Helen Flanagan on awkward moment she matched with ex Scott Sinclair on dating app

The first few months of 2024 were, she admits, the worst of Helen Flanagan's life so far, and in an exclusive chat with OK!, she explains exactly what happened and how far she's come. The former Coronation Street actress now realises the trigger for her mental health breakdown was in part down to the ending of her relationship with her ex, Scott Sinclair, who she was with for 13 years before they split in 2022, and is the father of her three children.

After spending two months off work to heal and recover, 33-year-old Helen reveals her relationship with Scott is better than ever, and tells us what happened when they found each other looking for love on a dating app.

Helen Flanagan
Helen has worked hard to recover from the trauma of her breakup with Scott -Credit:OK! Magazine / Chelsea White

“Well, I tried a dating app,” she laughs. “I went on a few dates and the people were really lovely, but I don’t really like the idea of choosing a partner based on looks. I definitely still believe in love and The One, but I think I’ll just go with the flow now. I hadn’t been on the dating scene for 13 years so it’s like a whole new world now.”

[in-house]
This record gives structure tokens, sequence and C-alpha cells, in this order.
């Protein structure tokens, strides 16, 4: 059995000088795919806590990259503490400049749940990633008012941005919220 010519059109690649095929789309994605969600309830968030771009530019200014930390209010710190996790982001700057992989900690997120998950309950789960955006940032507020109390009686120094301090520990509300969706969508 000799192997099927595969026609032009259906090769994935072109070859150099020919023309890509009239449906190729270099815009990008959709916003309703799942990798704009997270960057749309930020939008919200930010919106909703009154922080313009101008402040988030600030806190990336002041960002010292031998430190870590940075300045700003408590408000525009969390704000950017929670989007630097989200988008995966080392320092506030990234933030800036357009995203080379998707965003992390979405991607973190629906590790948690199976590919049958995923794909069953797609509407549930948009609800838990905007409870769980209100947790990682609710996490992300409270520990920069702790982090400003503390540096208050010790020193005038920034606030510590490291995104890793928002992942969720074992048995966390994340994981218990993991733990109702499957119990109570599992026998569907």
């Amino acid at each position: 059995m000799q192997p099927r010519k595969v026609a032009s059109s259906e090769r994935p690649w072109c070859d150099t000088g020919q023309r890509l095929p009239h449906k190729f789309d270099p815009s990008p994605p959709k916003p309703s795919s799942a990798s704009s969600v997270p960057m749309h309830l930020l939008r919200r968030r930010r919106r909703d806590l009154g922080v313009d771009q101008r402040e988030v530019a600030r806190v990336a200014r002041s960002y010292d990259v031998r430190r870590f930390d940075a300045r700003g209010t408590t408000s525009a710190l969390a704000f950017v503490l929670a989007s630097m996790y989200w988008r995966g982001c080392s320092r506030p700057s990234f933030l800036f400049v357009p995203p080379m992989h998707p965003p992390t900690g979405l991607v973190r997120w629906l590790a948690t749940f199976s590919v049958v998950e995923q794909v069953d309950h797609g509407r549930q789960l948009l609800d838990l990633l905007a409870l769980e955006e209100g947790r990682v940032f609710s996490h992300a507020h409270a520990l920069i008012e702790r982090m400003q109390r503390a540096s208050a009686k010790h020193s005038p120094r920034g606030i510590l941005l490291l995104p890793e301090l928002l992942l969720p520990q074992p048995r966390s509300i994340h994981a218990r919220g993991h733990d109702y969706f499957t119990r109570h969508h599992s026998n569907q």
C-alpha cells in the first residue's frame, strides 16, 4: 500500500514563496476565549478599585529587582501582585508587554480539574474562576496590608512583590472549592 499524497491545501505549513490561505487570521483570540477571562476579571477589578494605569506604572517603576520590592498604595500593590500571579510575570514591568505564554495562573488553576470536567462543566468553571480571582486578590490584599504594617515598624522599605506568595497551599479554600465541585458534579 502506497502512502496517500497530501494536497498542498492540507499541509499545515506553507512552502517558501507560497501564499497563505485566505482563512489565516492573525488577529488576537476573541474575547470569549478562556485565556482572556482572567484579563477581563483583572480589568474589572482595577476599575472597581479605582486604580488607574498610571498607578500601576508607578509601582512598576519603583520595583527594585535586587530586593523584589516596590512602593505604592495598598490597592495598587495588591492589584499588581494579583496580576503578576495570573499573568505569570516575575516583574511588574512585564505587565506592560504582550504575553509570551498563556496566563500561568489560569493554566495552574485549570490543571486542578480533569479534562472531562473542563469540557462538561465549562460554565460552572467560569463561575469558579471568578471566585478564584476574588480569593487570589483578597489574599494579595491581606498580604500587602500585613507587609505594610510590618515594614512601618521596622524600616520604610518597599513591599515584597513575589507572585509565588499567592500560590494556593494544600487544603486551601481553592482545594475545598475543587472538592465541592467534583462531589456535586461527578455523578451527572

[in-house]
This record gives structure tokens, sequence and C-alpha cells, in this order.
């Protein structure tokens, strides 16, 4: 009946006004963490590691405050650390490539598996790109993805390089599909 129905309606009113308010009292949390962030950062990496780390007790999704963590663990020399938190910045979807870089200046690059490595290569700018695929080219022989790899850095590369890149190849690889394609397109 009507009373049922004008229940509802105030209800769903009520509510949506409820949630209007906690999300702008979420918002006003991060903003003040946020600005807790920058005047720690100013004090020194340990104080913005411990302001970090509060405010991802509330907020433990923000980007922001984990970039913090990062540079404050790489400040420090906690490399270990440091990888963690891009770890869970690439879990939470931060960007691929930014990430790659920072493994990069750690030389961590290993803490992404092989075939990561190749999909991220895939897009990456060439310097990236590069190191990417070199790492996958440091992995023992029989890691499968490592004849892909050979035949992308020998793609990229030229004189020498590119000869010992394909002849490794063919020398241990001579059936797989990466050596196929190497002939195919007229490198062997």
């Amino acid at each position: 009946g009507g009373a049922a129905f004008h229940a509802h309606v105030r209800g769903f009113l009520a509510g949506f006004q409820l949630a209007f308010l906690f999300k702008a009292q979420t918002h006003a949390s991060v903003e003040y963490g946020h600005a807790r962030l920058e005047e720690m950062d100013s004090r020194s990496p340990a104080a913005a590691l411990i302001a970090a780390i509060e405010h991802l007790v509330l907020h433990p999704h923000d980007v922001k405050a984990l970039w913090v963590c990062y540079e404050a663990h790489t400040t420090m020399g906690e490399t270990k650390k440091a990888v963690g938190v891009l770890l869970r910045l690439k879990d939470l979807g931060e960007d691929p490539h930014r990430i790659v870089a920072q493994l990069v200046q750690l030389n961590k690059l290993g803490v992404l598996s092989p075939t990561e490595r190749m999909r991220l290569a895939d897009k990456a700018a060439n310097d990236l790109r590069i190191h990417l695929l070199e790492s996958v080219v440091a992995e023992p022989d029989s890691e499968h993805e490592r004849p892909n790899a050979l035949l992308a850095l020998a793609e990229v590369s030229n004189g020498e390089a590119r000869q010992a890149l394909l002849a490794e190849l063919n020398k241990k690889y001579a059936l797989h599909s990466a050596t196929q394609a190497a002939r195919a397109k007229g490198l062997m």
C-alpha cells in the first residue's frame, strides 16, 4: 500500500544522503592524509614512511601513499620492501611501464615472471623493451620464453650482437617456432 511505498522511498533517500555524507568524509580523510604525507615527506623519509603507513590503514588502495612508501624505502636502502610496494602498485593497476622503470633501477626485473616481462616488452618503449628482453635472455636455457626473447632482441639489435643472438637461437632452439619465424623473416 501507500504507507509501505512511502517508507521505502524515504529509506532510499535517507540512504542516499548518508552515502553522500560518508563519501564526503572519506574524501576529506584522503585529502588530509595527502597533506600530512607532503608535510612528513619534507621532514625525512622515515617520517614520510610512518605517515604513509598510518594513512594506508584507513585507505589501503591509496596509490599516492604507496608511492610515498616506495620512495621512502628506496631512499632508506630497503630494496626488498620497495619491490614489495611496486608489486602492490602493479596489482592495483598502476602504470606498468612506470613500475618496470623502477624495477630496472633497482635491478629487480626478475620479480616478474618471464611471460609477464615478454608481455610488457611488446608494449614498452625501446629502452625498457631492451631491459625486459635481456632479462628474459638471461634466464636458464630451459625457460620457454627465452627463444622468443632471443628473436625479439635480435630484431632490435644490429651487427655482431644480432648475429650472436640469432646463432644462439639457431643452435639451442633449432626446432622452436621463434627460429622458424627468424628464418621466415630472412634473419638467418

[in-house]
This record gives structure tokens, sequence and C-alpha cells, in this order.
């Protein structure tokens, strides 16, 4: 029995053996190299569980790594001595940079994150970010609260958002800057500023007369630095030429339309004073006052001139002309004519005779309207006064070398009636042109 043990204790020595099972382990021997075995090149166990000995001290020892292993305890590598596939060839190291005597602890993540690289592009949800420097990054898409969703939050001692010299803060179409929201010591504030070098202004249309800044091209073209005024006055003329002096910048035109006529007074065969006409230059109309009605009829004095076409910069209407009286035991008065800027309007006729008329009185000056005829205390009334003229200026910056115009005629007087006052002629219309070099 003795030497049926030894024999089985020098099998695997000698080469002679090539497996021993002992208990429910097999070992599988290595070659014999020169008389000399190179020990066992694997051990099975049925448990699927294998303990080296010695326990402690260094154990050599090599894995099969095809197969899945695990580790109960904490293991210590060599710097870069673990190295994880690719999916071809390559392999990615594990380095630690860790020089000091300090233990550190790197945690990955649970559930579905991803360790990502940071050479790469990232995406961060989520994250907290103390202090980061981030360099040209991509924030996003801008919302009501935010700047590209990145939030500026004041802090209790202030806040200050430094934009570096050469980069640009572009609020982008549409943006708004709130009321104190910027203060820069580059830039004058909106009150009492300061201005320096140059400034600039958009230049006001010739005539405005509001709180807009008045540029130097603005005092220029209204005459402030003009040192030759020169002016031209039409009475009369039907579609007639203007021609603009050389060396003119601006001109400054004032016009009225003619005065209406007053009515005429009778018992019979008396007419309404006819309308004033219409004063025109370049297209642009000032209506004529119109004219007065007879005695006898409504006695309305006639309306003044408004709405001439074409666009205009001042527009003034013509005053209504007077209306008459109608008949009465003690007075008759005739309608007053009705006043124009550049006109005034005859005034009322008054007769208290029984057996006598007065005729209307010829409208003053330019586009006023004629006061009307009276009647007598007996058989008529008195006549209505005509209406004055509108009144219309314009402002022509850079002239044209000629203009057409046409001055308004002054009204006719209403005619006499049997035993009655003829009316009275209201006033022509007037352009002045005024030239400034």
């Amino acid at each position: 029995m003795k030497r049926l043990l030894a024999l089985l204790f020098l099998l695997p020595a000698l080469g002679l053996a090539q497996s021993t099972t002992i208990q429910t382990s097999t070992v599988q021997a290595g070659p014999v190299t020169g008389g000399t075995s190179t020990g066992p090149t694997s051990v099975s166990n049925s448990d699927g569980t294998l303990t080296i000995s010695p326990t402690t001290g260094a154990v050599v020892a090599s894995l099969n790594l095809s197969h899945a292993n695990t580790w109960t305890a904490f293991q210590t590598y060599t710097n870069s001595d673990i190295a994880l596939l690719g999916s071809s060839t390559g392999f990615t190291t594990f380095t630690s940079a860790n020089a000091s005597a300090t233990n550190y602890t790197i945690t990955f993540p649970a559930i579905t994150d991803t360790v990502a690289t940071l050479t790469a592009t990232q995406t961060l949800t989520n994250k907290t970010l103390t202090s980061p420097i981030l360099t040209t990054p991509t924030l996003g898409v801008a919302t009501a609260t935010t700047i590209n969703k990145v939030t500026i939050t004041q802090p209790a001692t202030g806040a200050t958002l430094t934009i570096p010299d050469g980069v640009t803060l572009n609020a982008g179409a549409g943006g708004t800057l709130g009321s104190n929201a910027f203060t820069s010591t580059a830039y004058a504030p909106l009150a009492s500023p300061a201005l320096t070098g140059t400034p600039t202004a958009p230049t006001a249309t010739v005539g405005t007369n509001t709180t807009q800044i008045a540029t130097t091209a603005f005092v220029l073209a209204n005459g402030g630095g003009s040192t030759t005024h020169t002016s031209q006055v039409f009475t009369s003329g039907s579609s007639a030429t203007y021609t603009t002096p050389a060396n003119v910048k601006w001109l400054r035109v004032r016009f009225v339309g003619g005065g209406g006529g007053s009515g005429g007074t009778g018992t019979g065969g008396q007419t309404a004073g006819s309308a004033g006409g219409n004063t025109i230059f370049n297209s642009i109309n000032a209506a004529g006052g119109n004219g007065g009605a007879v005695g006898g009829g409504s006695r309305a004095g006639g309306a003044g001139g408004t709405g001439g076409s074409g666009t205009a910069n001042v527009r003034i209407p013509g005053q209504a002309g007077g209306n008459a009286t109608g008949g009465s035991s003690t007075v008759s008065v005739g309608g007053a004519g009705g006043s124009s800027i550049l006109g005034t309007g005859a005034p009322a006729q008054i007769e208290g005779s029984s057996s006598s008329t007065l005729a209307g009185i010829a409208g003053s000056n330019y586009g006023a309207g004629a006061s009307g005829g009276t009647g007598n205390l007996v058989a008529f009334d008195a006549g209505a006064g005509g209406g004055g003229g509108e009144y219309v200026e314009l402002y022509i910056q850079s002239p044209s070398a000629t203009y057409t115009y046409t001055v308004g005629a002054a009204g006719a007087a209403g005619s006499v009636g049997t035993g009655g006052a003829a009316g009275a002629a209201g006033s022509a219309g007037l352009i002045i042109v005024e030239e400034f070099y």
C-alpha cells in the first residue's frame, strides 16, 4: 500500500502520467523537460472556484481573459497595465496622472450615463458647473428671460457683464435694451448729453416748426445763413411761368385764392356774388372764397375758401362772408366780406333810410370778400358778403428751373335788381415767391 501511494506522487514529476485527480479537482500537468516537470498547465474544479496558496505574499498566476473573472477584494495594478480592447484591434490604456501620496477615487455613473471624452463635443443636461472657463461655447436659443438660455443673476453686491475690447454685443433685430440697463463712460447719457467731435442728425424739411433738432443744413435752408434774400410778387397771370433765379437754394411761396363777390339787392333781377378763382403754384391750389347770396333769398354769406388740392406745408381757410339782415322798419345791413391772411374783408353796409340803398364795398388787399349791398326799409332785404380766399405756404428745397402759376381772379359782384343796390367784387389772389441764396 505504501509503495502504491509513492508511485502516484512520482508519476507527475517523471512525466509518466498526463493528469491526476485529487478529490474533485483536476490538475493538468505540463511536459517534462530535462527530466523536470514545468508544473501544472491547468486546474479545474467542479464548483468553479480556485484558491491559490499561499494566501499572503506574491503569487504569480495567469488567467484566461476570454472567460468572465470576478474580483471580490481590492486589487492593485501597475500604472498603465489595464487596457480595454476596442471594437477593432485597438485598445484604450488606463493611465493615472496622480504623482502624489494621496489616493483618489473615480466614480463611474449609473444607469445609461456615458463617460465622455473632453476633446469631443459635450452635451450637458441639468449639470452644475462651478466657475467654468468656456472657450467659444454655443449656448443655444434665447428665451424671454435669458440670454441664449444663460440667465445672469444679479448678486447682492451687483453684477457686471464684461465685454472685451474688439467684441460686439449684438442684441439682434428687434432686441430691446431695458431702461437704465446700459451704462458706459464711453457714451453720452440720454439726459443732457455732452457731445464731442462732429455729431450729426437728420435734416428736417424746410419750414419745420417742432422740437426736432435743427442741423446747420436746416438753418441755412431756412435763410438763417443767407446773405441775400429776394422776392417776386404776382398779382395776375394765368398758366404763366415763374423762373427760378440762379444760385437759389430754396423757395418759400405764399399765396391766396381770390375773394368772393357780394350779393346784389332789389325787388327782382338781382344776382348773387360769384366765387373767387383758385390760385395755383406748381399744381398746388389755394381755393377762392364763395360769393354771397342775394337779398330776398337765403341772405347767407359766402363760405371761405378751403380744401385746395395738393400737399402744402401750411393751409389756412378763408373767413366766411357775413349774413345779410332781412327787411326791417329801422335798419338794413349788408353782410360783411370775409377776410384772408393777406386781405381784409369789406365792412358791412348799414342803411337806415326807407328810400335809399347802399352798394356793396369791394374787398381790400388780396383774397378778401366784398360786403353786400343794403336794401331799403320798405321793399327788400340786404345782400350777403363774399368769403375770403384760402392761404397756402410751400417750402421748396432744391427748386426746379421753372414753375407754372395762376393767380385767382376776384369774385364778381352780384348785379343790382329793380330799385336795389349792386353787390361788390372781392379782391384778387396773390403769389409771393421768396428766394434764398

She also recalls the time she and Scott were together and both discovered that they were on the same app. "When we found each other on a dating app we had a laugh about it, which shows how far we’ve come!." she says. "I don’t want to live with toxic feelings, I really want to get on with the father of my kids and he’s the same."

Helen Flanagan Scott Sinclair
Helen was with Scott for 13 years, getting together when she was just 19 -Credit:Helen Flanagan/Instagram

"He stays with his mum and we’ve always been really close, so she’s a saving grace for me. I know when they’re with Scott they’re seeing their Nana Sally too.”

When the couple first separated in late 2022, Helen admits she “would just go to London and drink”, to escape her empty house when the kids went off to stay with their dad. Things for her now though are very, very different.

“I really love it now,” she says, grinning. “I couldn’t stop crying the first time, but now I really love it. I stay at home, watch TV, do some Pilates or go for a run or a swim. It’s important we don’t lose ourselves as mums. I love my children more than anything but we don’t own our kids – we bring them up, love them, give them everything, then you have to let them go. So, it’s important I still have my own identity. I want them to see me as fearless.”